How to Collect Automatic Knives

Written by jennifer eblin
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Automatic knives respond quickly with the touch of a button that is usually located on the side of the knife. A few examples are stiletto knives and switchblades. These knives are highly collectable and some reach high prices on the collector's market. Before you start to collect automatic knives, learn about the different types.

Skill level:
Moderately Easy


  1. 1

    Learn about the two basic types of automatic knives. One is called OTF, which stands for Out of the Front and is also known as a switchblade because the blade of the knife pops out of the front or the case. The other type is the folding knife, which is also known as a side opening knife because the blade leaves the case from the side.

  2. 2

    Look at the different ways of opening the knife and determine which you'd like in your collection. Some knives have a button on the side that pushes the blade forward, while others have a release that works by pushing down on the side of the blade and letting it come out.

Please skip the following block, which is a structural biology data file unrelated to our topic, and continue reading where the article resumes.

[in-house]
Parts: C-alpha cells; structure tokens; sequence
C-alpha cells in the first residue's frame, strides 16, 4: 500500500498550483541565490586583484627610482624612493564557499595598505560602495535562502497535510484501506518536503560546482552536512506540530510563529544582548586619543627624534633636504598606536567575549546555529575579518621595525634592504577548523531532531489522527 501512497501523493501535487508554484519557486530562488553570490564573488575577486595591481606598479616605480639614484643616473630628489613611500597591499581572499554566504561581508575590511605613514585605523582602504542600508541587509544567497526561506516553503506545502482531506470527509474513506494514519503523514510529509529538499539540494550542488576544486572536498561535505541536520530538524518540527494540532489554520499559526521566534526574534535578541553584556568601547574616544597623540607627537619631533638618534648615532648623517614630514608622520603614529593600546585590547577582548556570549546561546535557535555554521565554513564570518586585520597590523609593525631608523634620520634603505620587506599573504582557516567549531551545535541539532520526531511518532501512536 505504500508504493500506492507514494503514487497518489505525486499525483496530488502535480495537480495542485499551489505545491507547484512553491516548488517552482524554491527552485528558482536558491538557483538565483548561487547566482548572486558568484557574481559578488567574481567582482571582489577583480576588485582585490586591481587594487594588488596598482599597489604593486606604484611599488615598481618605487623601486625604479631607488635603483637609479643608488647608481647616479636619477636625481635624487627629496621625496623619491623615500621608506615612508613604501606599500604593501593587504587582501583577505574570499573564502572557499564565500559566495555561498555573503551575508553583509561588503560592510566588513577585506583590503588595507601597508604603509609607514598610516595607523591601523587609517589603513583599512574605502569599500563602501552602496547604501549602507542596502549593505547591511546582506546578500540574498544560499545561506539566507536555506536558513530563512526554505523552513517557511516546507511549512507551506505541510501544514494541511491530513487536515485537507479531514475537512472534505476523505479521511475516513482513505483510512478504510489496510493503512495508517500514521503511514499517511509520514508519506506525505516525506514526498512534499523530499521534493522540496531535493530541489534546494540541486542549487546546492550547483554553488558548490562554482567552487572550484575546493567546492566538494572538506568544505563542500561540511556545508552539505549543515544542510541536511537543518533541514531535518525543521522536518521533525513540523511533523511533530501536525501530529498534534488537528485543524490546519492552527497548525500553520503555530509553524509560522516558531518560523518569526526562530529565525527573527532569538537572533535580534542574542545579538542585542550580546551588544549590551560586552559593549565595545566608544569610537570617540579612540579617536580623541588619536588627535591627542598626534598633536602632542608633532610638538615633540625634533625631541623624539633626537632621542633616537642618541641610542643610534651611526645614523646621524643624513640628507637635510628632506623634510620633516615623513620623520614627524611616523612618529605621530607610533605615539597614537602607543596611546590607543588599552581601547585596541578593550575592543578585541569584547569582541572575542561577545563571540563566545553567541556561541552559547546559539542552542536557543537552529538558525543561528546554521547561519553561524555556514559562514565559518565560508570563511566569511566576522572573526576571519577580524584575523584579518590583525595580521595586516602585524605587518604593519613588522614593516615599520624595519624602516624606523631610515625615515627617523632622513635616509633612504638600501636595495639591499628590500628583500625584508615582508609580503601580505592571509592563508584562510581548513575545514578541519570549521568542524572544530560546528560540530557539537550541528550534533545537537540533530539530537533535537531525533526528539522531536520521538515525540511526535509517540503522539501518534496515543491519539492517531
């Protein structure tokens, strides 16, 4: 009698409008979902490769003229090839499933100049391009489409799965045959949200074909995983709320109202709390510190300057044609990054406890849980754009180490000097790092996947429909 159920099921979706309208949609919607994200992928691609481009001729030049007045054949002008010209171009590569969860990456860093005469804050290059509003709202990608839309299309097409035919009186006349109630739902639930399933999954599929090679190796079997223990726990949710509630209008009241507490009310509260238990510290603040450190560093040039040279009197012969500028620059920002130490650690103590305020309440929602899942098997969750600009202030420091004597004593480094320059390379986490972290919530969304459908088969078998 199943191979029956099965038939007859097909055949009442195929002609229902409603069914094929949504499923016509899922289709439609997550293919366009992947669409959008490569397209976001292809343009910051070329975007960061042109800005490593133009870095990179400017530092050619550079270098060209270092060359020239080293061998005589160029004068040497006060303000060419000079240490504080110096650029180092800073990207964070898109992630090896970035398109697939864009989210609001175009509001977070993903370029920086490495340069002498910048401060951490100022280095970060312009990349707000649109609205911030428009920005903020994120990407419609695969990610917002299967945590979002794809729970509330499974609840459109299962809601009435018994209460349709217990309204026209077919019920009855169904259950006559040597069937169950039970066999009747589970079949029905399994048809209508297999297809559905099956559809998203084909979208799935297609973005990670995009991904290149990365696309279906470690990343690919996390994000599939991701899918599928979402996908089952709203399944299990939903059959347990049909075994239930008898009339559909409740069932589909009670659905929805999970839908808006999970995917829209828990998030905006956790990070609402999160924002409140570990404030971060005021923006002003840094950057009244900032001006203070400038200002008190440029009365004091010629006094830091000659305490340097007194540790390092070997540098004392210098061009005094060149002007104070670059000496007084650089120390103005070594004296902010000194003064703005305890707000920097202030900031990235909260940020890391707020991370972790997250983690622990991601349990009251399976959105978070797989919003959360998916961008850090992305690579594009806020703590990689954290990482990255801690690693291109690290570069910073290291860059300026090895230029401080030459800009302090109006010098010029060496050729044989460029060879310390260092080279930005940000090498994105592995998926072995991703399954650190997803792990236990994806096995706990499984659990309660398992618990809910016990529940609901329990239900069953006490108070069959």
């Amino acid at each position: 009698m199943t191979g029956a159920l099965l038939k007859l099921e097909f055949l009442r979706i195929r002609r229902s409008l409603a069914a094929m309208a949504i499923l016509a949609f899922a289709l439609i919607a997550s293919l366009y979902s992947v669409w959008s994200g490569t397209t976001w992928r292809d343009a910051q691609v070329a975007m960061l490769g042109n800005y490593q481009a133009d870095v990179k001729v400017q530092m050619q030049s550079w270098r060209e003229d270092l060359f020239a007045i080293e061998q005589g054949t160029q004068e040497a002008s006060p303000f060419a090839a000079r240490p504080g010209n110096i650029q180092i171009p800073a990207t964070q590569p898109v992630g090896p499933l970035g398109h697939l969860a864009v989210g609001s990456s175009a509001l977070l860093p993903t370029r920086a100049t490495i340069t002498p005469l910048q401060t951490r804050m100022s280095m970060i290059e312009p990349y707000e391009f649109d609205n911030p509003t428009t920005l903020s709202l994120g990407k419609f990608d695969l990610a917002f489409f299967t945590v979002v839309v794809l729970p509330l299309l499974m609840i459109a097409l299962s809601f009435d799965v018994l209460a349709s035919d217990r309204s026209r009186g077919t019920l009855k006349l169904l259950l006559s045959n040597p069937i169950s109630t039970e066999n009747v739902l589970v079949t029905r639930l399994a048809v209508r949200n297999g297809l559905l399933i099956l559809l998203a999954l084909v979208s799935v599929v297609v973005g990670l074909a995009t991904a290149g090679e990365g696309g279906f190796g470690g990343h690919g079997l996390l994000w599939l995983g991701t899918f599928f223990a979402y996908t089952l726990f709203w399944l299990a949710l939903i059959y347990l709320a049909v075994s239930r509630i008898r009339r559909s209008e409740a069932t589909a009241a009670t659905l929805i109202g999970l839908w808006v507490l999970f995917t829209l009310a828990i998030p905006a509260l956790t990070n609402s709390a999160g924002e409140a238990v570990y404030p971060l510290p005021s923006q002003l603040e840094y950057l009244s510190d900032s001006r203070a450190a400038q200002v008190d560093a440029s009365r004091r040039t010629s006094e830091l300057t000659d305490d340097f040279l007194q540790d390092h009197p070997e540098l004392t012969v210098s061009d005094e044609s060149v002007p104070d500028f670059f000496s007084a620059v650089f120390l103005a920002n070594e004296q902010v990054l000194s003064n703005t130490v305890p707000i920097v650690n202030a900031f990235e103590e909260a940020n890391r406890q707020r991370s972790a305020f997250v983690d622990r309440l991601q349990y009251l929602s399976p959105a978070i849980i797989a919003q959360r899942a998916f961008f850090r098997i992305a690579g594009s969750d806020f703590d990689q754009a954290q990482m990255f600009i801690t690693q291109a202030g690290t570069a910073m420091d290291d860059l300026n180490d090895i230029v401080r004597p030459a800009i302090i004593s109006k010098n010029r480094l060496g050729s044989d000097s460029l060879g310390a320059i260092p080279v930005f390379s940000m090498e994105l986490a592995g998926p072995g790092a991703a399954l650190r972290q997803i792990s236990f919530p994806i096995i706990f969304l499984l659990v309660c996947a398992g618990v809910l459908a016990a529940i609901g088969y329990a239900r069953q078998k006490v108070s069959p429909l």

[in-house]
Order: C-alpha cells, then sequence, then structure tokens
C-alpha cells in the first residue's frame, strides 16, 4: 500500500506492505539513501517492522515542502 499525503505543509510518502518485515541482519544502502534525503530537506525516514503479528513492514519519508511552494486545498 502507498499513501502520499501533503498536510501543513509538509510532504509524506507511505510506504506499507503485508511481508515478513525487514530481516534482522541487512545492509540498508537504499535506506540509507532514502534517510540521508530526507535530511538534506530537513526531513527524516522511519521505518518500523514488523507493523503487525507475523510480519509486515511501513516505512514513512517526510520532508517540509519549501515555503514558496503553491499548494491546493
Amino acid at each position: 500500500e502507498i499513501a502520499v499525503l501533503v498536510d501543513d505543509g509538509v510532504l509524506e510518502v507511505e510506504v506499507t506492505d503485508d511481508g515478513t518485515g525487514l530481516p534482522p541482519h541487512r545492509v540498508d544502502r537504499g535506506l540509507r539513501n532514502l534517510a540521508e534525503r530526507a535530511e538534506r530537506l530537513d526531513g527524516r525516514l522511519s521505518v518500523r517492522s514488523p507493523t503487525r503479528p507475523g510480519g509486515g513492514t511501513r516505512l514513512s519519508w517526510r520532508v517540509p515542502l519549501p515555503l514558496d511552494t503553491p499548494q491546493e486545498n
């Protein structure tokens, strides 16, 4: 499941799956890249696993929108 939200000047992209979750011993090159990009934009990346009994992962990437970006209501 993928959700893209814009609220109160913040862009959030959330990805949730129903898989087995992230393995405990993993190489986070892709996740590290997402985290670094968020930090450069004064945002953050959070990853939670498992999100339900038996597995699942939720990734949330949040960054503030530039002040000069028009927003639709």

3. 3

    Decide on an era and location for your collection. Companies from around the world make this type of knife and many collectors buy only those from a certain area. Vintage stiletto knives from Italy are a good example of something that's popular with collectors.

  4. 4

    Determine how you want to display your collection. You may prefer storing some of your automatic knives and only putting a few of your favourites out on display. Using boxes specifically designed for knives is a great way to protect your investment and display them properly.

  5. 5

    Join one of the knife collectors clubs, such as the Sarasota Knife Collectors Club, Case Classics Club or North West Knife Collectors. Collector clubs hold annual events and other meetings for members of the group. You'll also have access to a newsletter, with information on new automatic knives hitting the market, limited edition knives and upcoming events.

Tips and warnings

  • Consider adding a few limited edition knives to your collection, such as those that are released in small batches once a year. These knives typically hold their value better than mass-produced knives and go up in value within a few years.
  • Keep your knife collection in a safe place and away from small children.
  • Always check the laws in your state about automatic knives before you make a certain purchase. In some states, like Ohio, it's illegal to sell, purchase or own a switchblade knife.

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